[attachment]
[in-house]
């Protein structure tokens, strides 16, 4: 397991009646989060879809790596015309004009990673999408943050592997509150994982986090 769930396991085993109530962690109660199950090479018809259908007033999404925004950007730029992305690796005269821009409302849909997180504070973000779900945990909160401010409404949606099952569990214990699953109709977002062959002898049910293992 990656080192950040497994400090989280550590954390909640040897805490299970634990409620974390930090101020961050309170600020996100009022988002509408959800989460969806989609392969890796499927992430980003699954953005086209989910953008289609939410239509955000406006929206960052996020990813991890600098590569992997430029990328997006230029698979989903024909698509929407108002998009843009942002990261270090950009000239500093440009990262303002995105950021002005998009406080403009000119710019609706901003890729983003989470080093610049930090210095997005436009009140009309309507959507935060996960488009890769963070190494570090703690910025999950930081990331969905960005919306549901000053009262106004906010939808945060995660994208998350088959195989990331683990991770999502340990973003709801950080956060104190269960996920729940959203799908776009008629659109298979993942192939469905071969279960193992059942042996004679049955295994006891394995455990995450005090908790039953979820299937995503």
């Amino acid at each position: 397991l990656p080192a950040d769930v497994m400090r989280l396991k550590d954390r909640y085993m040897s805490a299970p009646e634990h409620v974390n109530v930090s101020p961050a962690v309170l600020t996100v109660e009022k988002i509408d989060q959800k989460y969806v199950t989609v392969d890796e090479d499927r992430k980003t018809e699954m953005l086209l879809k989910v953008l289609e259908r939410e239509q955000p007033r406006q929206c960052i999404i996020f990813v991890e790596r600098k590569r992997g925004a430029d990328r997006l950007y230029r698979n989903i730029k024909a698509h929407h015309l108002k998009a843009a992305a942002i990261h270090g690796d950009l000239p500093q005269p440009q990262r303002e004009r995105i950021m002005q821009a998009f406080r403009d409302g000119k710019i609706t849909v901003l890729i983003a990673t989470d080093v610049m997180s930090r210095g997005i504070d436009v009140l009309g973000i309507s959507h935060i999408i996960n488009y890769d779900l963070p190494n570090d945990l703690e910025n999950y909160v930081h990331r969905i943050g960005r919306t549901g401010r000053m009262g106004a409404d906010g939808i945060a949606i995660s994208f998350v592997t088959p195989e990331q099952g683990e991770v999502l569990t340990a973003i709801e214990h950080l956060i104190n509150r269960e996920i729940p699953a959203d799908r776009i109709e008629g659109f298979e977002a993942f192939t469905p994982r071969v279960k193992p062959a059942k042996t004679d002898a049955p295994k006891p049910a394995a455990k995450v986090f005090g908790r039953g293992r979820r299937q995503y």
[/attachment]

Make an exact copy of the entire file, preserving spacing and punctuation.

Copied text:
[in-house]
């Protein structure tokens, strides 16, 4: 397991009646989060879809790596015309004009990673999408943050592997509150994982986090 769930396991085993109530962690109660199950090479018809259908007033999404925004950007730029992305690796005269821009409302849909997180504070973000779900945990909160401010409404949606099952569990214990699953109709977002062959002898049910293992 990656080192950040497994400090989280550590954390909640040897805490299970634990409620974390930090101020961050309170600020996100009022988002509408959800989460969806989609392969890796499927992430980003699954953005086209989910953008289609939410239509955000406006929206960052996020990813991890600098590569992997430029990328997006230029698979989903024909698509929407108002998009843009942002990261270090950009000239500093440009990262303002995105950021002005998009406080403009000119710019609706901003890729983003989470080093610049930090210095997005436009009140009309309507959507935060996960488009890769963070190494570090703690910025999950930081990331969905960005919306549901000053009262106004906010939808945060995660994208998350088959195989990331683990991770999502340990973003709801950080956060104190269960996920729940959203799908776009008629659109298979993942192939469905071969279960193992059942042996004679049955295994006891394995455990995450005090908790039953979820299937995503």
């Amino acid at each position: 397991l990656p080192a950040d769930v497994m400090r989280l396991k550590d954390r909640y085993m040897s805490a299970p009646e634990h409620v974390n109530v930090s101020p961050a962690v309170l600020t996100v109660e009022k988002i509408d989060q959800k989460y969806v199950t989609v392969d890796e090479d499927r992430k980003t018809e699954m953005l086209l879809k989910v953008l289609e259908r939410e239509q955000p007033r406006q929206c960052i999404i996020f990813v991890e790596r600098k590569r992997g925004a430029d990328r997006l950007y230029r698979n989903i730029k024909a698509h929407h015309l108002k998009a843009a992305a942002i990261h270090g690796d950009l000239p500093q005269p440009q990262r303002e004009r995105i950021m002005q821009a998009f406080r403009d409302g000119k710019i609706t849909v901003l890729i983003a990673t989470d080093v610049m997180s930090r210095g997005i504070d436009v009140l009309g973000i309507s959507h935060i999408i996960n488009y890769d779900l963070p190494n570090d945990l703690e910025n999950y909160v930081h990331r969905i943050g960005r919306t549901g401010r000053m009262g106004a409404d906010g939808i945060a949606i995660s994208f998350v592997t088959p195989e990331q099952g683990e991770v999502l569990t340990a973003i709801e214990h950080l956060i104190n509150r269960e996920i729940p699953a959203d799908r776009i109709e008629g659109f298979e977002a993942f192939t469905p994982r071969v279960k193992p062959a059942k042996t004679d002898a049955p295994k006891p049910a394995a455990k995450v986090f005090g908790r039953g293992r979820r299937q995503y």